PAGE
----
The pilot for The Walking Dead, Days Gone Bye, has been, and continues to be, my favorite episode of the series. I was never able to put my finger on the exact reason for that being the case… until watching this week’s amazing episode, Clear… focus.
In the pilot, we followed Rick as he discovered a whole new world after waking from a coma and began searching for his family. Along the way he met with Morgan Jones (Lennie James) and his son Duane, who then explained what was going on with all the walking corpses as well as meeting a nice horse that would eventually become zombie chow. Although we get a quick glimpse of the Atlanta campers (a clumsy reveal in my opinion… would have been better to not know his family was alive yet) and eventually hear Glenn’s voice in the tank, the episode is essentially an hour and a half of Rick.
Clear is similar… we go along with Rick, Carl, and Michonne on a gun run into Rick’s old home town (not sure what it is in the show… in the comic it’s Cynthiana, Kentucky… but I think this is still Georgia) and pay another visit to the police station where he and Morgan gathered some weapons in the aforementioned pilot. We never see the prison… we never see Woodbury… we just follow this trio into, and out of, this small town… and this episode, for me at least, may be the best since the pilot.
One of the main themes of the series, and certainly of this season, is the question of how does someone maintain their humanity in the face of horribly apocalyptic situations. Clear makes the case that it is other people, community and family, that make the difference in whether or not you can keep those aspects of yourself in tact. The episode begins with our “heroes”; Rick, Michonne, and Carl, driving by a man with a backpack who is pleading with them to stop. They barely even register his presence and continue driving… not what I would consider very humane. The final scene of the episode finds that hitchhiker mutilated beyond recognition on the side of the road… they drive by, but eventually stop in order to pick up his pack. An incredibly powerful way to bookend an episode that is nothing but the examination of lost humanity.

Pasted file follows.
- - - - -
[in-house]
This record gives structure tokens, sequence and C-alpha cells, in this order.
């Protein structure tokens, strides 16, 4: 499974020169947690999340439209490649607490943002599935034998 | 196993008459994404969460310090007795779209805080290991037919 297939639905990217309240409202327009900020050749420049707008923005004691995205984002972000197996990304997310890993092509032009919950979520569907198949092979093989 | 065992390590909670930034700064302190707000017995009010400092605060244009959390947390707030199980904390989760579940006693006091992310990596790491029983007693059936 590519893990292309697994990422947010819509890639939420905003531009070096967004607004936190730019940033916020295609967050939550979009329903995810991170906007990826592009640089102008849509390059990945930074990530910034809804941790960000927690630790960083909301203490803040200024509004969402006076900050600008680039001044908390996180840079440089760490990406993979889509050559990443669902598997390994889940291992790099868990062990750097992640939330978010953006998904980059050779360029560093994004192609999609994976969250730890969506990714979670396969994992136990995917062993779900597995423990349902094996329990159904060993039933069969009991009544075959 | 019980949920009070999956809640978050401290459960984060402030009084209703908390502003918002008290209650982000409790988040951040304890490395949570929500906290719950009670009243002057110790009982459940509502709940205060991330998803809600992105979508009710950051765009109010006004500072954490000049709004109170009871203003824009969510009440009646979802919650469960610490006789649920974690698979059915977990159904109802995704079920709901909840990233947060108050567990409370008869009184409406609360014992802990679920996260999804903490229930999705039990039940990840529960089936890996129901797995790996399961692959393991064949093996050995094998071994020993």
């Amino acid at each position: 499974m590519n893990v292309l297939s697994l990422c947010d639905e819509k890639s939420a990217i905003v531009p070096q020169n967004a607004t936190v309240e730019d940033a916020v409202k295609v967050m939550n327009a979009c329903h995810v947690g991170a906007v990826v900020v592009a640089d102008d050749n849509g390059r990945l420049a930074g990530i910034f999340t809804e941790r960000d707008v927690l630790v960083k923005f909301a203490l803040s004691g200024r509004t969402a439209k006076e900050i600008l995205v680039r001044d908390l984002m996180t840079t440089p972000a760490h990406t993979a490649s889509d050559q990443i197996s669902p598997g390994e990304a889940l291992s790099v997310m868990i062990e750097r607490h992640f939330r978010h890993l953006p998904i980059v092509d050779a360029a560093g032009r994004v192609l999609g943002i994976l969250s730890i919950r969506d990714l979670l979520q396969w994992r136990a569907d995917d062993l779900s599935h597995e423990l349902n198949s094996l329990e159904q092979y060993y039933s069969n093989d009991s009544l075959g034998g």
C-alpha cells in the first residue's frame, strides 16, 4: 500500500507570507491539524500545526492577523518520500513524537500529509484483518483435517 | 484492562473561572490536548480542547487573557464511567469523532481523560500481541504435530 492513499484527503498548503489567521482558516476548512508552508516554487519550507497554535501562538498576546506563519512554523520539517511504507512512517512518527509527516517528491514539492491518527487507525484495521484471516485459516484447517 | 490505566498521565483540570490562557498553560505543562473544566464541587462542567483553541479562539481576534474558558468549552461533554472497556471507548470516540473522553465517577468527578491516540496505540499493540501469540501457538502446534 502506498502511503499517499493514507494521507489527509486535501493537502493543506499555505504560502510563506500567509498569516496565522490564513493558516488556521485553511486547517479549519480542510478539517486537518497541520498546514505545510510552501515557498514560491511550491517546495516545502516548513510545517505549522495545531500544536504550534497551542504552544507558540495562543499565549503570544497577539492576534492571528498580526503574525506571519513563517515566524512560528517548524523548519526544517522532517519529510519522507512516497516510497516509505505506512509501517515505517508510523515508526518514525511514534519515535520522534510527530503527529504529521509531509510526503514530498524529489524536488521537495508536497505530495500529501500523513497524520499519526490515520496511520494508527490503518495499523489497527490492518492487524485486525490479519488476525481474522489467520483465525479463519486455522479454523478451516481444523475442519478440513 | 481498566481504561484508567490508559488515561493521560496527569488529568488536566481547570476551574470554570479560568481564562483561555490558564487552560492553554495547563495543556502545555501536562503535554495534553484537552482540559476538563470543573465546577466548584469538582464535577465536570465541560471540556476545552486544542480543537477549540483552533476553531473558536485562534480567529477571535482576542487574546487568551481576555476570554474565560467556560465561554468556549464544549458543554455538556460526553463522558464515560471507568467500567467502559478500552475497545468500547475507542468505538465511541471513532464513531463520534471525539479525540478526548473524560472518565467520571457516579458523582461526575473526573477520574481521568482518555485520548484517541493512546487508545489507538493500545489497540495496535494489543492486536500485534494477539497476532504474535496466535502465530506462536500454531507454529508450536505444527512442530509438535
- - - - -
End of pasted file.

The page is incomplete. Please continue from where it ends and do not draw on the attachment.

After a very casual dispatching of some zombies after their car getting stuck in some mud, Rick and Carl have a quiet conversation about Michonne’s role on this trip… and ultimately as part of their group. Rick explains to Carl that he brought her along so she wouldn’t be alone with Merle in the prison, and also because they have a shared goal… getting rid of The Governor. The two Grimes’ don’t seem to realize, or don’t really care, that Michonne is sitting in the car about three feet from them and can hear everything they are saying. She is but a cog in his survival machine… no more, no less.
I already realized this episode was special following the hitchhiker… but it is Rick and Michonne’s exchange here, when he asks her if she has a problem and she responds that, no, she does not have a problem, that I knew her role was about to expand.
When they arrive at the police station, everything has been picked over… so Rick decides to go into town to search for some weapons that he knows to be hidden behind counters and bars. Michonne and Rick briefly debate the need to go after these guns… but the Ricktatorship is still in play… so they go.